Motorola Makes Big Split

SCHAUMBURG, Ill. ( TheStreet) -- After eight decades as a single entity, Motorola ( MOT) completed its split into two separately-traded companies Monday, as the electronics giant attempts to meet the needs of 21st-century consumers and businesses.

Motorola, which emerged as a manufacturer of car radios in the 1930s, evolved into a highly diverse business by the turn of the century, selling a host of products and solutions from cutting-edge smartphones to public safety systems.

The decision to split, the company has said, was partially motivated by a desire to offer investors a choice of investing in two simple businesses, rather than in one complicated one.

A consumer-focused company, Motorola Mobility ( MMI) will trade on the NYSE under the "MMI" symbol and is responsible for technologies such as handsets and tablets. Motorola Solutions ( MSI), with an "MSI" symbol, will handle the company's enterprise and networks businesses.

Shares of Motorola Mobility opened at $31.17 on Tuesday, while Motorola Solutions' stock debuted at $37.30; both prices were steadily increasing throughout the morning.

Wall Street's reaction to the split, particularly the advent of Motorola Mobility, has been generally positive, with Goldman Sachs initiating coverage of the consumer firm with a buy rating and $37 price target. "The stock's out-performance will be driven by strong top-line growth as a result of its 50% exposure to the fast-growing smartphone and tablet segments," said Goldman analyst Simona Jankowski, in a note released earlier this week. "Near term, we expect Motorola to be one of the first handset vendors to introduce new handsets for Verizon's ( VZ) new 4G/LTE network in the first half of 2011, which could be unveiled as early as this week at CES."

Credit Suisse began its coverage of Motorola Mobility with an outperform rating and $41 price target, citing the potential for smartphone and tablet upside.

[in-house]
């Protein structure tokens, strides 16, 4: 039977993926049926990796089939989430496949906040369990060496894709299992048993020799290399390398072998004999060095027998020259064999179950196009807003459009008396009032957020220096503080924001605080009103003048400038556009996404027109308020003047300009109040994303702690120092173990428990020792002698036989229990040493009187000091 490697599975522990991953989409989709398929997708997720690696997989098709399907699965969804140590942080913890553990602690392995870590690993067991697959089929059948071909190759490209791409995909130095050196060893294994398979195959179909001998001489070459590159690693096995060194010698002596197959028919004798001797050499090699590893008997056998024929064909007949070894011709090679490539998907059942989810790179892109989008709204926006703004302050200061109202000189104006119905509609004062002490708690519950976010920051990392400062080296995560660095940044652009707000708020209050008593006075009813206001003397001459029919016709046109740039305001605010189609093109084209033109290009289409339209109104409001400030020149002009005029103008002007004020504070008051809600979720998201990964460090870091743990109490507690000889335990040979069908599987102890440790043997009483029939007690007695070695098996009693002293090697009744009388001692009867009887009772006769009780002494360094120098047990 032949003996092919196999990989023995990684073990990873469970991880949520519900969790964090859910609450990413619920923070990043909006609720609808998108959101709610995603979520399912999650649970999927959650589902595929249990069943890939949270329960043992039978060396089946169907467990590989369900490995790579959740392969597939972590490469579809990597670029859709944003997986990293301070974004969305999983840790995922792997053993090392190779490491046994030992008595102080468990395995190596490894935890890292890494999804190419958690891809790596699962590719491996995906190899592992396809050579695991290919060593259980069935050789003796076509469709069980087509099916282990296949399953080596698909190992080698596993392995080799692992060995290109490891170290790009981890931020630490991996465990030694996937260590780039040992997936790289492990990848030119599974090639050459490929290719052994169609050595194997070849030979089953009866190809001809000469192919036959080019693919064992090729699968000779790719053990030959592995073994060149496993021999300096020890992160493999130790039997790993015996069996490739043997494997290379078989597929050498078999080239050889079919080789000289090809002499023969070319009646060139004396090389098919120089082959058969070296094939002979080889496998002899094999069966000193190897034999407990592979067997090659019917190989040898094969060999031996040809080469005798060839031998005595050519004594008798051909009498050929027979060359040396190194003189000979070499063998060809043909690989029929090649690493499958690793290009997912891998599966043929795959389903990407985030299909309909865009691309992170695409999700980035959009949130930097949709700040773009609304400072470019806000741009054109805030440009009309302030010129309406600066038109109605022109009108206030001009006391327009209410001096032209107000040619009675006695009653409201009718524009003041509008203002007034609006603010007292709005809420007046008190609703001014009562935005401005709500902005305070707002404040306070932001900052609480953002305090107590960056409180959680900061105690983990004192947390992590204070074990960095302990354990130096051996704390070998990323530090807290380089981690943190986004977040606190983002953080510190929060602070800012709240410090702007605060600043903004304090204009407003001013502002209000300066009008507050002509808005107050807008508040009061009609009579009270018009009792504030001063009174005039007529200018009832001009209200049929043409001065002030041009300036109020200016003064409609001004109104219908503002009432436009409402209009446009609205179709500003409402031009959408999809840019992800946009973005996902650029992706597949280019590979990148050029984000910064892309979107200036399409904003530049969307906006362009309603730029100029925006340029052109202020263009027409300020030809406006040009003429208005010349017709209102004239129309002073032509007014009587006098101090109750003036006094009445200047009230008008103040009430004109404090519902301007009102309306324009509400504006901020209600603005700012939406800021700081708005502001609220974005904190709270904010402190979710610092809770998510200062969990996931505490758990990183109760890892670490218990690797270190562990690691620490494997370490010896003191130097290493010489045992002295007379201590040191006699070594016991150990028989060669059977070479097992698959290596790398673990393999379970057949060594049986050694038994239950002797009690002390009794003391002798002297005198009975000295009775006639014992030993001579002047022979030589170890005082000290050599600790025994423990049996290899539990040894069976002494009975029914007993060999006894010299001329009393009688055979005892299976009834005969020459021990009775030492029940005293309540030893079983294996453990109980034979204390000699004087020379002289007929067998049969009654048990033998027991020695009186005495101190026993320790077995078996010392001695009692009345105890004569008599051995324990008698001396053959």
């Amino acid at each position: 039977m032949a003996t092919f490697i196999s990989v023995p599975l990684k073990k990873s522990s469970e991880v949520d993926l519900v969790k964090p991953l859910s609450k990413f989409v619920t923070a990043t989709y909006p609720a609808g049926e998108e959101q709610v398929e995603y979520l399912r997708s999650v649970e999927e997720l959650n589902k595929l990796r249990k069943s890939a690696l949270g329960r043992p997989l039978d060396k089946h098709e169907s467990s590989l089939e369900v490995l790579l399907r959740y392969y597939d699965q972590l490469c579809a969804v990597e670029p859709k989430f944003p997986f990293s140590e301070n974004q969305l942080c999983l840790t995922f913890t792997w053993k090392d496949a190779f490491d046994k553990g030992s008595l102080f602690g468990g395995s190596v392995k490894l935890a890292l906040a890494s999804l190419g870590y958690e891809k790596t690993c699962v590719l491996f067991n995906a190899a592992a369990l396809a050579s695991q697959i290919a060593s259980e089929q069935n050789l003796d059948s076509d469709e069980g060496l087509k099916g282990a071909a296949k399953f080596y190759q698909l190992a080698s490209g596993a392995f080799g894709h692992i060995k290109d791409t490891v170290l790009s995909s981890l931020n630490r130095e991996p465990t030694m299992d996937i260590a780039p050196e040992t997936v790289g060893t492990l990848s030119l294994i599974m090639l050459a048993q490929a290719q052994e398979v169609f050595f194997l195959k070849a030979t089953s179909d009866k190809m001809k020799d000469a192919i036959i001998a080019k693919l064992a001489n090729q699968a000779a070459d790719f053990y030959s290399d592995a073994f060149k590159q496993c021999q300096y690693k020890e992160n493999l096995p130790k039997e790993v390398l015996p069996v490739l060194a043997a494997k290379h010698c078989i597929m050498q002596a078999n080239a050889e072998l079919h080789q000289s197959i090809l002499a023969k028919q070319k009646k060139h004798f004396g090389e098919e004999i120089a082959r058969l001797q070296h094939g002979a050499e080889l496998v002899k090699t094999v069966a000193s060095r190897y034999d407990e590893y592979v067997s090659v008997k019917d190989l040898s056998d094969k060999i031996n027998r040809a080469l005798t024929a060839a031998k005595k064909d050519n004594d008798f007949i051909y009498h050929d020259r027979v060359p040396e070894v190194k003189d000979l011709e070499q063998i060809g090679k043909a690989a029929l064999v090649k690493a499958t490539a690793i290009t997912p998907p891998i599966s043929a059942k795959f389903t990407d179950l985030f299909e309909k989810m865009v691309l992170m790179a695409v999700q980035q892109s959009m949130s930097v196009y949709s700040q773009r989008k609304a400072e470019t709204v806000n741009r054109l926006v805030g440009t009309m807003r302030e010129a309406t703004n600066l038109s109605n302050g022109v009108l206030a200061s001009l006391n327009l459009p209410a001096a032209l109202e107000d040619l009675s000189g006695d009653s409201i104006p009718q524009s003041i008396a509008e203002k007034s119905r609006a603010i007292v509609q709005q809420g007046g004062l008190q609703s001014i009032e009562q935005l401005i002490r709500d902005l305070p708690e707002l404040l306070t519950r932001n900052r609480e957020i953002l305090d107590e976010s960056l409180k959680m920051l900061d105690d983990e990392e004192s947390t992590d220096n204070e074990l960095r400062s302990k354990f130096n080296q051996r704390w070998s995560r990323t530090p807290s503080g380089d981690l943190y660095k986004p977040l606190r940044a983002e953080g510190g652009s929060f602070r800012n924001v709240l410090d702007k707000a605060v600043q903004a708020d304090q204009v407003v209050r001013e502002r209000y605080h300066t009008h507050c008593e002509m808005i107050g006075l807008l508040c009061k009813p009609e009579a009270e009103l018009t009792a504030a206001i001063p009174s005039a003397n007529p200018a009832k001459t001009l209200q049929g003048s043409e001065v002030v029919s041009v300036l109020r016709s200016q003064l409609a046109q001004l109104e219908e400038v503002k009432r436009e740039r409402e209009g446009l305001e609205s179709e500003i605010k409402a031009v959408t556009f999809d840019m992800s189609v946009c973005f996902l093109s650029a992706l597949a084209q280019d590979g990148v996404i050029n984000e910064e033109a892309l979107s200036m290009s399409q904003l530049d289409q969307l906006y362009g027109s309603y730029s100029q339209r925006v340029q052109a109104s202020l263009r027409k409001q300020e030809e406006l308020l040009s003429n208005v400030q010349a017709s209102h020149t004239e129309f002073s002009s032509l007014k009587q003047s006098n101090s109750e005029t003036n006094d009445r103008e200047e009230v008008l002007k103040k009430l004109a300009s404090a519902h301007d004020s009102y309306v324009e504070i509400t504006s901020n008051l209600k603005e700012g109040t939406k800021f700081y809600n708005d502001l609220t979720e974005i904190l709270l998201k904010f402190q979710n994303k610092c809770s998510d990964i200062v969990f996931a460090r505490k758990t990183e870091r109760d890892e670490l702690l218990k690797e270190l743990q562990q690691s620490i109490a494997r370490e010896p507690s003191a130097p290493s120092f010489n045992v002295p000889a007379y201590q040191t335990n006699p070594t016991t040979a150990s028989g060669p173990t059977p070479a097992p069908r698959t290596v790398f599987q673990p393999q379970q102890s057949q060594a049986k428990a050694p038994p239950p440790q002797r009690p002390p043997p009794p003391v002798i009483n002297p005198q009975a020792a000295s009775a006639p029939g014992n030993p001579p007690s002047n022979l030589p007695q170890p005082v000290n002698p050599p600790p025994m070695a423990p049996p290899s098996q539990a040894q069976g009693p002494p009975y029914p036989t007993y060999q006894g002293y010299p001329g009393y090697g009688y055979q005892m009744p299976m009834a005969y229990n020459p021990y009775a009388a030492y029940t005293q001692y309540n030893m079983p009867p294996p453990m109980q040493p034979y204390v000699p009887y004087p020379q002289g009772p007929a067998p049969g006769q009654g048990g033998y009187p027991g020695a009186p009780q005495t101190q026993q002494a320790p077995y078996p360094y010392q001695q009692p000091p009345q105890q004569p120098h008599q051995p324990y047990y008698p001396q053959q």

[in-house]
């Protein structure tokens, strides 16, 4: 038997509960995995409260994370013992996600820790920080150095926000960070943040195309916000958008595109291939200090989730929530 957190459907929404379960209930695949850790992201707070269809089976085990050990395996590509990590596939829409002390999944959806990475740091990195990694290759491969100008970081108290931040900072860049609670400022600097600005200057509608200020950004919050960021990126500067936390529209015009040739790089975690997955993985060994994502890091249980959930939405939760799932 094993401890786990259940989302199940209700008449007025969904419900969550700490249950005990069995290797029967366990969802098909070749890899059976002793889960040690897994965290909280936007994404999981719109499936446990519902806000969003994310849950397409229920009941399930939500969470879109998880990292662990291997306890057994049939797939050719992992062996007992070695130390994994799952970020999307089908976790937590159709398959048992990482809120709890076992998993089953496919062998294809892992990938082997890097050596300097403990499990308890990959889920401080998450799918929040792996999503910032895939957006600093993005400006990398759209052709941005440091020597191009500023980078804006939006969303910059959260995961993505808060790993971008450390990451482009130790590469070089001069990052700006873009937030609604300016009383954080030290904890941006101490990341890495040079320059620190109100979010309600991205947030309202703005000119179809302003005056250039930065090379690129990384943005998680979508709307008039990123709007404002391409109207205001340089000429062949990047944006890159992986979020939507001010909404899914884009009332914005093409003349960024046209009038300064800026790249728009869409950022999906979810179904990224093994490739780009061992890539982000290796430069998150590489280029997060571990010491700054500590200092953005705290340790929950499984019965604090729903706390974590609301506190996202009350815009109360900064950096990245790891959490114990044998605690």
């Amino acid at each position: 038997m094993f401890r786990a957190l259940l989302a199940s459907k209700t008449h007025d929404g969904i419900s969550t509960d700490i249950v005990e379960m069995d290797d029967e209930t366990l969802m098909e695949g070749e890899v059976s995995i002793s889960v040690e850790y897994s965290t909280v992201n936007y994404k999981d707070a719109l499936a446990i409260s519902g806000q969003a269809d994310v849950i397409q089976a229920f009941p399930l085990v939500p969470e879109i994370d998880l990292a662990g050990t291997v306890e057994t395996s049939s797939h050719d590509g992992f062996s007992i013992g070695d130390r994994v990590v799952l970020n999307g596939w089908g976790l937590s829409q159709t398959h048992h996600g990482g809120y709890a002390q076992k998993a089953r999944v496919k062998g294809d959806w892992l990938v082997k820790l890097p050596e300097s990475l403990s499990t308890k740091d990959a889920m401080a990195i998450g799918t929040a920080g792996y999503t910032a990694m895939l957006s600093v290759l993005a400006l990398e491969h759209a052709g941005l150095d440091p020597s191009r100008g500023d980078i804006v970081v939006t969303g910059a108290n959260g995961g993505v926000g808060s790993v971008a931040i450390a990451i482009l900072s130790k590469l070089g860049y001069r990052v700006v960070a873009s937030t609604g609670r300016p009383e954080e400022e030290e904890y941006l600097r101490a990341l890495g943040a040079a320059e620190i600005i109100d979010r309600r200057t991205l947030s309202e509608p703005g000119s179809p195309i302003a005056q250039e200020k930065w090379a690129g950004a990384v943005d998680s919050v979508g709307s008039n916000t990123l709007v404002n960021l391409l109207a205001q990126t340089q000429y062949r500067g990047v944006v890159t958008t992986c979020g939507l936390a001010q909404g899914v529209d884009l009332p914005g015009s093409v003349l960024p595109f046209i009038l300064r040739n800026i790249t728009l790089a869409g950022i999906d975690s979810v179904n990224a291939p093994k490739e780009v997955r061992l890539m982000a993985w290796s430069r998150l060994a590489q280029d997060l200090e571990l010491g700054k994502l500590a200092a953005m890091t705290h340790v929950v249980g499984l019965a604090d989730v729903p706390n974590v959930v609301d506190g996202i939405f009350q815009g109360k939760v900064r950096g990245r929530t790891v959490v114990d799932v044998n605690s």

On Tuesday, Sanjay Jha, CEO of Motorola Mobility, told CNBC that the company hopes to take the No. 1 position in the smartphone market as a result of its overhaul. While Motorola faces fierce competition against market leaders like Apple ( AAPL) and Samsung, its phone division has seen a resurgence over the past year, thanks to the debut of innovative handsets like the Droid X that run on Google's ( GOOG) Android operating system.

Motorola Mobility is expected to make a big splash this week at the Consumer Electronics Show, tech's largest gadget gathering. Besides showing off super-fast 4G-equipped smartphones, Motorola will reportedly unveil its Droid Xoom, a tablet running Google's latest version of Android, Honeycomb. Reports said it will also feature a Tegra 2 graphics processor from Nvidia ( NVDA) and front- and rear-facing cameras, which the market leader, the iPad, lacks.

Jim Suva, an analyst at Citi, says that Motorola's "divorce" offers investors a choice between the high growth and high competitive risk of Motorola Mobility and the slower growth of Motorola Solutions, which has decent margins and cash flow. "The separation is a positive for the company and for shareholders as reflected in the 20% incremental equity value we believe the separation should unlock," said Suva, though he has a hold rating on the stocks. "We believe the companies still face the same competitive and economic realities."

Motorola first announced its plans to split into two companies in March 2008, but was forced to delay this effort as a result of the recession. Last February, the firm confirmed that it was targeting the first quarter of 2011 to complete the separation.

--Written by James Rogers in New York.

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